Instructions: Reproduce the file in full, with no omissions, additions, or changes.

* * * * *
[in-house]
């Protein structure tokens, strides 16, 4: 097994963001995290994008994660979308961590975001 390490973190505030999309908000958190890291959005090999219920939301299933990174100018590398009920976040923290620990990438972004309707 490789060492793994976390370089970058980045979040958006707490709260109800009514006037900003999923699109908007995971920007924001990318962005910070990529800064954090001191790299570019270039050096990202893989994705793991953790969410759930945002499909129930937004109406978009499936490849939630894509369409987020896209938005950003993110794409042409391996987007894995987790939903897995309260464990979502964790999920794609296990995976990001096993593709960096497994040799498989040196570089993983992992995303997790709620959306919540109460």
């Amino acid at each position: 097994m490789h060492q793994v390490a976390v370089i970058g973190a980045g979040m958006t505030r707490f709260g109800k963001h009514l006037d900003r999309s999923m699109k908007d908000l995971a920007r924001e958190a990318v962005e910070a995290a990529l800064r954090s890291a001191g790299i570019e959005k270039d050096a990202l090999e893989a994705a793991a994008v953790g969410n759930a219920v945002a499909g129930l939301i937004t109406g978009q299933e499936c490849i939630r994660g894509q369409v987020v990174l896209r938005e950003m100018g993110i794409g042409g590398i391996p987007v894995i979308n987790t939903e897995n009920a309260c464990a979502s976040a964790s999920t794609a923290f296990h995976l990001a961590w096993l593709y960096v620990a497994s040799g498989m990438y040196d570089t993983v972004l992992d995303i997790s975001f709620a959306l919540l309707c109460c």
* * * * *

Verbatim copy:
[in-house]
């Protein structure tokens, strides 16, 4: 097994963001995290994008994660979308961590975001 390490973190505030999309908000958190890291959005090999219920939301299933990174100018590398009920976040923290620990990438972004309707 490789060492793994976390370089970058980045979040958006707490709260109800009514006037900003999923699109908007995971920007924001990318962005910070990529800064954090001191790299570019270039050096990202893989994705793991953790969410759930945002499909129930937004109406978009499936490849939630894509369409987020896209938005950003993110794409042409391996987007894995987790939903897995309260464990979502964790999920794609296990995976990001096993593709960096497994040799498989040196570089993983992992995303997790709620959306919540109460």
């Amino acid at each position: 097994m490789h060492q793994v390490a976390v370089i970058g973190a980045g979040m958006t505030r707490f709260g109800k963001h009514l006037d900003r999309s999923m699109k908007d908000l995971a920007r924001e958190a990318v962005e910070a995290a990529l800064r954090s890291a001191g790299i570019e959005k270039d050096a990202l090999e893989a994705a793991a994008v953790g969410n759930a219920v945002a499909g129930l939301i937004t109406g978009q299933e499936c490849i939630r994660g894509q369409v987020v990174l896209r938005e950003m100018g993110i794409g042409g590398i391996p987007v894995i979308n987790t939903e897995n009920a309260c464990a979502s976040a964790s999920t794609a923290f296990h995976l990001a961590w096993l593709y960096v620990a497994s040799g498989m990438y040196d570089t993983v972004l992992d995303i997790s975001f709620a959306l919540l309707c109460c």